Iraqi forces are advancing towards Kurdish-held sites in Kirkuk province.
They intend to take control of oil fields and an airbase in the disputed region, Kurdish security officials say.
Tensions between the two sides over the future of Iraqi Kurdistan have been high since Iraqi Kurds voted for independence in a September referendum.
The US urged dialogue “as the best option to defuse tensions” and continued to support a united Iraq, a Pentagon spokeswoman said.
Crisis talks on Sunday failed to resolve the standoff as Kurdish leaders refused Iraqi government demands to reject the referendum result.
The Iraqi troops were advancing alongside government-backed Shia militias south of Kirkuk city, Kurdish officials reported.
The Iraqi government said its aim was to “secure bases” and “federal installations” but “co-operate” with Kurdish Peshmerga fighters.
State media report that Iraqi forces have already taken control of some areas.
Kurdish Peshmerga forces took control of much of Kirkuk in 2014, when militants from so-called Islamic State (IS) swept across northern Iraq and the army collapsed.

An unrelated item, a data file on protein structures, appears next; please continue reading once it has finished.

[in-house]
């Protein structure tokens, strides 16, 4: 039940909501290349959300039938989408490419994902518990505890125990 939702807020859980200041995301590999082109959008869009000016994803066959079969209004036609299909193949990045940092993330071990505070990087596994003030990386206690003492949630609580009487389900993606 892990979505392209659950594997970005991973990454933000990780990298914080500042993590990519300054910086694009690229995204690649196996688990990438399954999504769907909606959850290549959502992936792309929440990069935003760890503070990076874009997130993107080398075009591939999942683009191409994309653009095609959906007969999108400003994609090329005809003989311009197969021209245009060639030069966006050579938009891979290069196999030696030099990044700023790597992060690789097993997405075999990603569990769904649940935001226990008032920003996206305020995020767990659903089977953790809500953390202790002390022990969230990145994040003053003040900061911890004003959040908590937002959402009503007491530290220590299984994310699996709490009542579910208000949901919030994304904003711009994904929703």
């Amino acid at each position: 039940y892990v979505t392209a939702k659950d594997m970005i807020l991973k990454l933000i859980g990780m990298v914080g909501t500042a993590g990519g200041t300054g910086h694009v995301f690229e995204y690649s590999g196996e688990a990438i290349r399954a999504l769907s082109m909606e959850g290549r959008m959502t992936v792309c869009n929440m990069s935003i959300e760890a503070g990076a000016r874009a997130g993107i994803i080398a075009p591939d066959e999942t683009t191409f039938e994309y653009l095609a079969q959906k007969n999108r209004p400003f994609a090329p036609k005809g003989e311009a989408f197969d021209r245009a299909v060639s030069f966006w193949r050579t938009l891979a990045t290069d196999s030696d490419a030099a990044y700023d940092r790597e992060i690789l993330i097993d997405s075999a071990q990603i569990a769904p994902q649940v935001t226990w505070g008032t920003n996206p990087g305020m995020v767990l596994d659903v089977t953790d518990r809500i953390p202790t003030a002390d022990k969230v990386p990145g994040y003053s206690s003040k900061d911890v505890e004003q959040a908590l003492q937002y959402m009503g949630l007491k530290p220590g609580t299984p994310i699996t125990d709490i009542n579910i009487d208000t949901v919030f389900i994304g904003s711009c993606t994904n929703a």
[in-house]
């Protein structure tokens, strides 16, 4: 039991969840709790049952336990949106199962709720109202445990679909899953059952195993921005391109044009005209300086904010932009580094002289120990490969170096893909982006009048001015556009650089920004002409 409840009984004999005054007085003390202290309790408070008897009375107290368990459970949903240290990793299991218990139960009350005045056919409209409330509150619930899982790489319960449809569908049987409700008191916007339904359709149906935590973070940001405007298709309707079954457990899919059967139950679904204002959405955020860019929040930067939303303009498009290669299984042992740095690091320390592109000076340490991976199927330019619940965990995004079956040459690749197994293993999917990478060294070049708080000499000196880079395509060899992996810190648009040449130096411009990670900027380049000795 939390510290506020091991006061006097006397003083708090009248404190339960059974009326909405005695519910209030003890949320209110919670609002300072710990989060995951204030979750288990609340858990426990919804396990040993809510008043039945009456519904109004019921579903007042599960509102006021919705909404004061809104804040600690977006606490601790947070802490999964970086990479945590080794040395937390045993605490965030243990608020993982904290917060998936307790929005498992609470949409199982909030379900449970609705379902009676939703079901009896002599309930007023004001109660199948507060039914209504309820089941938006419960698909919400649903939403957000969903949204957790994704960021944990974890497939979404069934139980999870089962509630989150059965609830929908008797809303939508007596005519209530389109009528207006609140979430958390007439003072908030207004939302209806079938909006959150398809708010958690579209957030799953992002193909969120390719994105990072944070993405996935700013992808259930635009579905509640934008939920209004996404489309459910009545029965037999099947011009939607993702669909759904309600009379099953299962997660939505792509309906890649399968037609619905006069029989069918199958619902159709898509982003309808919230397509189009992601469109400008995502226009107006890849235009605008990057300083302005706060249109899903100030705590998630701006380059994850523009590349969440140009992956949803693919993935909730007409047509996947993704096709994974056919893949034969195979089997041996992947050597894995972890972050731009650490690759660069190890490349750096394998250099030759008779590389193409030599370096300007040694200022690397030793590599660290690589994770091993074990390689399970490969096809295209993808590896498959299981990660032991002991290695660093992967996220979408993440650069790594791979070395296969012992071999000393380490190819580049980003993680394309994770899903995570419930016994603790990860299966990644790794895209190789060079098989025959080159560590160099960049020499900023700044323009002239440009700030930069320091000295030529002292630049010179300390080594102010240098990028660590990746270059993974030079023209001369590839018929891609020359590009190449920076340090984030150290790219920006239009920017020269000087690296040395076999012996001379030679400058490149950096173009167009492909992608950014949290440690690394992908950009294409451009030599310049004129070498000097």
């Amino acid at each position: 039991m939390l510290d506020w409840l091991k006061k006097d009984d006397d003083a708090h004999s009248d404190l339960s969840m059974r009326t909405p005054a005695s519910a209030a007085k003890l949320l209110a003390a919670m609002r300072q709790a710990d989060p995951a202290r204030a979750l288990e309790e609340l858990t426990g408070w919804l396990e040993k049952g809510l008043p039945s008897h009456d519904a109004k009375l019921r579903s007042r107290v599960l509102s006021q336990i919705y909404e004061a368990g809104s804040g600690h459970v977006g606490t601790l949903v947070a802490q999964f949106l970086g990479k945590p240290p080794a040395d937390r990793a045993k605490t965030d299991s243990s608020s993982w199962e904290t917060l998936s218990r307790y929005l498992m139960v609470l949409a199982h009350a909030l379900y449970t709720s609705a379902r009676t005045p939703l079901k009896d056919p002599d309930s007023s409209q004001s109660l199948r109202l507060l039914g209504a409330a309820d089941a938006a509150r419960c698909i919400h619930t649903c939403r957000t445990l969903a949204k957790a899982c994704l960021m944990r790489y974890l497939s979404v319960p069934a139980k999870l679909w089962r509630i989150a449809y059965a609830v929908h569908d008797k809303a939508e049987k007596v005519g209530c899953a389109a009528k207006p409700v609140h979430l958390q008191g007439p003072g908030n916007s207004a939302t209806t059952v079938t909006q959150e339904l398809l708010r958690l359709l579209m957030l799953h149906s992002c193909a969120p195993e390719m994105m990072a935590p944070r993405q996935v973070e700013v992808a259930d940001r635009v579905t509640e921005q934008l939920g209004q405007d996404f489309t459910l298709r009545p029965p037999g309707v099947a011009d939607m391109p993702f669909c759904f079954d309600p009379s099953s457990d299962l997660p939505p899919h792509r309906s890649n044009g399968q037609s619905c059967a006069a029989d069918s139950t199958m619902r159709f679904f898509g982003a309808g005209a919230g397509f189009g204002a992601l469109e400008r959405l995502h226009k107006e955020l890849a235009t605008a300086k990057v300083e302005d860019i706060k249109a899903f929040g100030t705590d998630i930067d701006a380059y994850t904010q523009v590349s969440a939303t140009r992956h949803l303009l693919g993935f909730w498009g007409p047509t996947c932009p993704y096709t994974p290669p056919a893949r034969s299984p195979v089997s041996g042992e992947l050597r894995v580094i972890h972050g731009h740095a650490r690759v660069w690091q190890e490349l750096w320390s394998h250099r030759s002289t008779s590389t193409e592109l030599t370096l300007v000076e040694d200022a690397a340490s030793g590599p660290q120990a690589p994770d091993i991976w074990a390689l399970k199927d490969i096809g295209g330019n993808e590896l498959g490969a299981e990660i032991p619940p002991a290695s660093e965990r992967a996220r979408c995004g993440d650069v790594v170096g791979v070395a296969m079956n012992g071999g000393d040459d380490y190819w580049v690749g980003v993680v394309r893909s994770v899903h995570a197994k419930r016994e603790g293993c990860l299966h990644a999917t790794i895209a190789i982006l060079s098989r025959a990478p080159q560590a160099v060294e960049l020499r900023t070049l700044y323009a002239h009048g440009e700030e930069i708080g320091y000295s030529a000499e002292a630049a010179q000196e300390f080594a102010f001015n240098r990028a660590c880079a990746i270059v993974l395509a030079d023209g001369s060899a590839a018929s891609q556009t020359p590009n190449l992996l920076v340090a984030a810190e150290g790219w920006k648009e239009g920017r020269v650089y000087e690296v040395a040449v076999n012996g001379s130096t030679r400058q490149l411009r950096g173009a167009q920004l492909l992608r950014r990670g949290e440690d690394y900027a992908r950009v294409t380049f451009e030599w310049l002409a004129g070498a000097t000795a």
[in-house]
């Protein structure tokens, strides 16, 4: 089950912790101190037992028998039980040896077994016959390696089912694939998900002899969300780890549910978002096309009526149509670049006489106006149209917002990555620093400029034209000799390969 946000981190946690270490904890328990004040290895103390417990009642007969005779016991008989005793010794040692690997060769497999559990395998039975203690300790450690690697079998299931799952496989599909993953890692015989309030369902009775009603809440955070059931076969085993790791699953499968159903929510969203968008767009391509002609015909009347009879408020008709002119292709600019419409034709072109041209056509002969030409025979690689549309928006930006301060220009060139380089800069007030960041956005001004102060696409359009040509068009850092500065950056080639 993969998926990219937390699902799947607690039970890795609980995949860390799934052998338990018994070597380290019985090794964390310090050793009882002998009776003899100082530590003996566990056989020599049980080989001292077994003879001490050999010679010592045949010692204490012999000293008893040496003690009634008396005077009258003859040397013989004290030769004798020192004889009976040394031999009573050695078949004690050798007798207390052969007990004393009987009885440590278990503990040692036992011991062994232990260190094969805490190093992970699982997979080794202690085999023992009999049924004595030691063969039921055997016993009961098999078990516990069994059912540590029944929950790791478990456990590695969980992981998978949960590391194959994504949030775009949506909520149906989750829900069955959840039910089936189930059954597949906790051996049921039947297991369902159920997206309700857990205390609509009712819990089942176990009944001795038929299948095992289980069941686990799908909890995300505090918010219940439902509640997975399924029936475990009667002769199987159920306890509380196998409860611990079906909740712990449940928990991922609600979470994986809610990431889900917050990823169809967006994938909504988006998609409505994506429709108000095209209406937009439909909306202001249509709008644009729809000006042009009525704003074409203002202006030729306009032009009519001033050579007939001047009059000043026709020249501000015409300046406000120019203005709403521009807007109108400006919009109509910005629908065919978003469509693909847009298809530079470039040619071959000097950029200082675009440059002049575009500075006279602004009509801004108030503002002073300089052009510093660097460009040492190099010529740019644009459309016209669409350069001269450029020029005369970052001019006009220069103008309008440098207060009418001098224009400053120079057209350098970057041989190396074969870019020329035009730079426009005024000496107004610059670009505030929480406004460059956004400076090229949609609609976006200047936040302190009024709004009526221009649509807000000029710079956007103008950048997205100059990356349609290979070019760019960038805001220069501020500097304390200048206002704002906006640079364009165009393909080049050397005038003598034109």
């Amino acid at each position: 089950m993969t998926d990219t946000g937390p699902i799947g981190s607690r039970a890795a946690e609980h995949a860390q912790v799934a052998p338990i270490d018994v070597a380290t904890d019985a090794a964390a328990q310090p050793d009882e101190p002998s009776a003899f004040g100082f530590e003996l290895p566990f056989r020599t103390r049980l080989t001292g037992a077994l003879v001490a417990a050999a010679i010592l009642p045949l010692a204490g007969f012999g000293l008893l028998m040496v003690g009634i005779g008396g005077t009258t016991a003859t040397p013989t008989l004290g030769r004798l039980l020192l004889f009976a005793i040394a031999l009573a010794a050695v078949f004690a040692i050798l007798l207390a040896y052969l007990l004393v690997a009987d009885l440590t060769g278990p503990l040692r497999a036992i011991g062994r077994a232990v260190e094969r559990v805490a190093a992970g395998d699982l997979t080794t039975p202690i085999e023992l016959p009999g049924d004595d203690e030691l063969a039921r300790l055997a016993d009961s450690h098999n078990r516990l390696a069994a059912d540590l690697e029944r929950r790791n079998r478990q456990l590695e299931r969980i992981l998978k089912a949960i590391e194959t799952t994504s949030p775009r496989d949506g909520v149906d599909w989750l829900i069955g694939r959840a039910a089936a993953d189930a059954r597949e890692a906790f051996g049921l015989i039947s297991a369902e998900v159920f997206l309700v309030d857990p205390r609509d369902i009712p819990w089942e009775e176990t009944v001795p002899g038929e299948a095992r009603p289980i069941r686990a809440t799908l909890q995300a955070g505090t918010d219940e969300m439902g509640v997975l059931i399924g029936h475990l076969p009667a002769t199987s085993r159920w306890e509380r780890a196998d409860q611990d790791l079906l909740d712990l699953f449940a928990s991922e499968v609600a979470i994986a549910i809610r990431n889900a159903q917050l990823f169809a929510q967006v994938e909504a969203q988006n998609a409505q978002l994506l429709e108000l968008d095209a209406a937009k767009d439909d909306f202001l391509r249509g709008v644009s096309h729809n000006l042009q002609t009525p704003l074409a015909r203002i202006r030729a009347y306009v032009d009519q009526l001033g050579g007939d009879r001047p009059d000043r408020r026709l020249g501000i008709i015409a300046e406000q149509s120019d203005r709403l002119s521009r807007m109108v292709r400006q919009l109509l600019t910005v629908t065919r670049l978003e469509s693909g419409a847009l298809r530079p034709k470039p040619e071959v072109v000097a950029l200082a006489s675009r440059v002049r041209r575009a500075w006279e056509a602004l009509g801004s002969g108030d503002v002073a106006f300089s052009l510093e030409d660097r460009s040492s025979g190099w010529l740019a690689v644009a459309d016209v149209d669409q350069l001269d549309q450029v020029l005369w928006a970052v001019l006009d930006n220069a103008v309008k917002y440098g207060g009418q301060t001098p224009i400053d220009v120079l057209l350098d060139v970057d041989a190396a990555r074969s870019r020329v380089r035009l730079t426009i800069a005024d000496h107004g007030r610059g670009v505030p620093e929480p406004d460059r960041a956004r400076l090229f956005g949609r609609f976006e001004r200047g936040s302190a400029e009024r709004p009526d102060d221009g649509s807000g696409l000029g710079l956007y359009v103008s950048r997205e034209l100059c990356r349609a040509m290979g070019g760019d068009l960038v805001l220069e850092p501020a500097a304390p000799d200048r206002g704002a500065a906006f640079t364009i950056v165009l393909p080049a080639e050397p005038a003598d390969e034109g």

Hemin Hawrami, an aide to Kurdish leader Massoud Barzani, tweeted that Kurdish Peshmerga fighters were “in full control” of the airbase.
He earlier said Kurdish leaders rejected the “military option” but were “ready to defend” the city against outside forces.
Pentagon spokeswoman Laura Seal said the US urged against “destabilising actions that distract from the fight against [IS] and further undermine Iraq’s stability”.
“We oppose violence from any party,” she said.
Baghdad has accused the Kurdistan administration of deploying outside fighters to Kirkuk, including from the Turkey-based Kurdistan Workers’ Party (PKK), which it said was akin to a declaration of war.
The Iraqi Kurds deny this.
On Saturday, there was a brief outbreak of fighting near Kirkuk, with each side blaming the other.
Oil-rich Kirkuk province is claimed by both the Kurds and Baghdad, though the two sides were recently united in the fight against IS.